Ted was a thriving healthy newborn but he started nursery in September and this heralded the change in the viral resistance; nothing major but tummy bugs and viruses have abounded ever since. He also struggles with digestion which causes him to be really unsettled at night and scream for hours at a time. We’ve spent ten months living on an average of 4-5 hours sleep a night spread over short bursts. This is the most prolonged period we’ve had without sleep and it’s definitely the closest I’ve come in life to being exhausted. I’m short tempered and emotional. I’m not productive because I don’t have the energy to be; I get to 2 in the afternoon and I hit a wall where I struggle to keep awake. I crave carbs for energy and have zero motivation to exercise- not a good combination for keeping in shape!

Balancing it all is becoming my ultimate nemesis. Work is good when I’m there; but getting everyone up, dressed and fed, leaving the house and getting to work in a morning feels like a full time job in itself. My job involves having to do some work at home but finding time to do that when I’m not going through a bedtime routine or helping with homework or falling asleep on the sofa is nigh on impossible. I get in from work around 6 and ‘mummy guilt’ leaves me feeling like I have to fit in a full day of parenting into an hour when I’m running on empty.

So… the time came to do something about this situation to make life better for us all. The difference in this scenario to my usual approach to life is that I need to do less, not more. For the first time that I can think of, I’m saying I can’t… I can’t fit it all in and I can’t manage at this pace and I can’t do it all. I need to feel like I’m doing one thing well instead of lots of things half-heartedly or badly. We can’t do anything about the demands having 3 kids places upon us… what it boiled down to was a change around work.

I love my job and colleagues and I’m good at what I do, when I’m awake enough to do it! I’ve worked hard to make a difference to the children I’ve taught but also to build a career for myself. A career that I’m proud of and that I’m not ready to walk away from. Also, if I’m being brutally honest and said in the knowledge that I love the very bones of my children, I’m not sure ‘being a mum’ is enough to keep me sane… I need to be busy and challenged, to interact with people (grown up people!) and to think in creative ways. Yes, being at home with young children is full on and hard work but I suspect my personality needs something else as well. I also feel odd about not contributing to our household financially – we’ve always had a joint account and ‘chucked it all in’ but I’ve always contributed, whatever the percentage. The fiercely independent part of me would struggle with earning nothing.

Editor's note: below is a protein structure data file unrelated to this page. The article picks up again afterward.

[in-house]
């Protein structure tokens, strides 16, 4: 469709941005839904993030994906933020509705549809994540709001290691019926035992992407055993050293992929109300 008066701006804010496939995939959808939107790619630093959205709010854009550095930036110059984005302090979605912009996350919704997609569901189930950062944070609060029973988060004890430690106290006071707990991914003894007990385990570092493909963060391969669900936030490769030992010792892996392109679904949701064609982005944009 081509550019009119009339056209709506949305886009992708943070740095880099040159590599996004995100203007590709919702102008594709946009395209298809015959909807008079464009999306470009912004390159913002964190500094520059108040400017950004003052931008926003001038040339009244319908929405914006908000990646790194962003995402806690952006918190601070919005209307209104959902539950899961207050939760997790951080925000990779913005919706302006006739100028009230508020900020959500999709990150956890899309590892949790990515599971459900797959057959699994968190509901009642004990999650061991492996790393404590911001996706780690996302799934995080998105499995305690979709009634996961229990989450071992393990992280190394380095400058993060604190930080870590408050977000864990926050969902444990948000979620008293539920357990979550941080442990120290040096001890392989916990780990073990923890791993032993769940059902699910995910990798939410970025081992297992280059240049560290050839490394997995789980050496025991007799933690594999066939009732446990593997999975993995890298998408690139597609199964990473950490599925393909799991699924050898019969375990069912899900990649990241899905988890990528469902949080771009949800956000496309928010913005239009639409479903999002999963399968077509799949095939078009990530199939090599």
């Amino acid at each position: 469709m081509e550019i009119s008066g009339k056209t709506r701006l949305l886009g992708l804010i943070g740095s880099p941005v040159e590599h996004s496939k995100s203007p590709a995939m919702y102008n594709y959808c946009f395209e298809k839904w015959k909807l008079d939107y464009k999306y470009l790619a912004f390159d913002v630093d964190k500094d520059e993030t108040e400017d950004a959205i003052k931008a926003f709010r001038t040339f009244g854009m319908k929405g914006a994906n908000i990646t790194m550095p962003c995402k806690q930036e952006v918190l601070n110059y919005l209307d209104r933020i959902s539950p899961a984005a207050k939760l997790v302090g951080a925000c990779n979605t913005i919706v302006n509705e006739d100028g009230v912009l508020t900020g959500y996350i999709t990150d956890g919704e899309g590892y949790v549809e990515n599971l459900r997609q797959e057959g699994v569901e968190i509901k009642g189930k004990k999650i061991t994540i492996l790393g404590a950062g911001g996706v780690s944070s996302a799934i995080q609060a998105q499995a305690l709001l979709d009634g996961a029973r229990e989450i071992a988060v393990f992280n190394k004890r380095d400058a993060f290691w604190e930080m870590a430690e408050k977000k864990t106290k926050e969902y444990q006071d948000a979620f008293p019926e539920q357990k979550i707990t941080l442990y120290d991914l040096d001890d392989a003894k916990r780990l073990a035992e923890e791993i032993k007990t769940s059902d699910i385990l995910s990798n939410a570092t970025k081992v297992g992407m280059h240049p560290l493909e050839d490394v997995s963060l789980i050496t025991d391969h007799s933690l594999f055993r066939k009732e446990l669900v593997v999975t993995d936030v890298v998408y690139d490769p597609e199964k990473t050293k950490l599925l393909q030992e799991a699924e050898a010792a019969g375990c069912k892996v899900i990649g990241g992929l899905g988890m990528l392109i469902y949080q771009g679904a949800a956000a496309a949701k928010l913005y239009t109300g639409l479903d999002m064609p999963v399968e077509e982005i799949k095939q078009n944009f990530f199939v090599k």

I narrowed down my options to one of three… I could hand in my notice and walk away (Gulp!). I could request to further reduce my hours (but would that just mean more work at home and being paid less to do it?) or I could request a year’s sabbatical…relatively unchartered territory in the world of teaching! I sat down and spoke to my Head about how I was feeling and the options I felt I had in front of me and then put in a formal written request under the ‘flexible working policy‘, asking for a year’s unpaid sabbatical. It would start in September and last for an academic year. A year in which Esme will start school meaning I can get her settled. A year in which Ted will turn 2 and hopefully get over these bugs and underlying medical issues and start sleeping at night. A year where I can focus on being a mum and get our life more balanced instead of worrying about answering emails while I’m cooking dinner or how to maximise the hour of time I get in an evening when they are all finally tucked in to achieve the 6 hours’ worth of jobs that I have to do!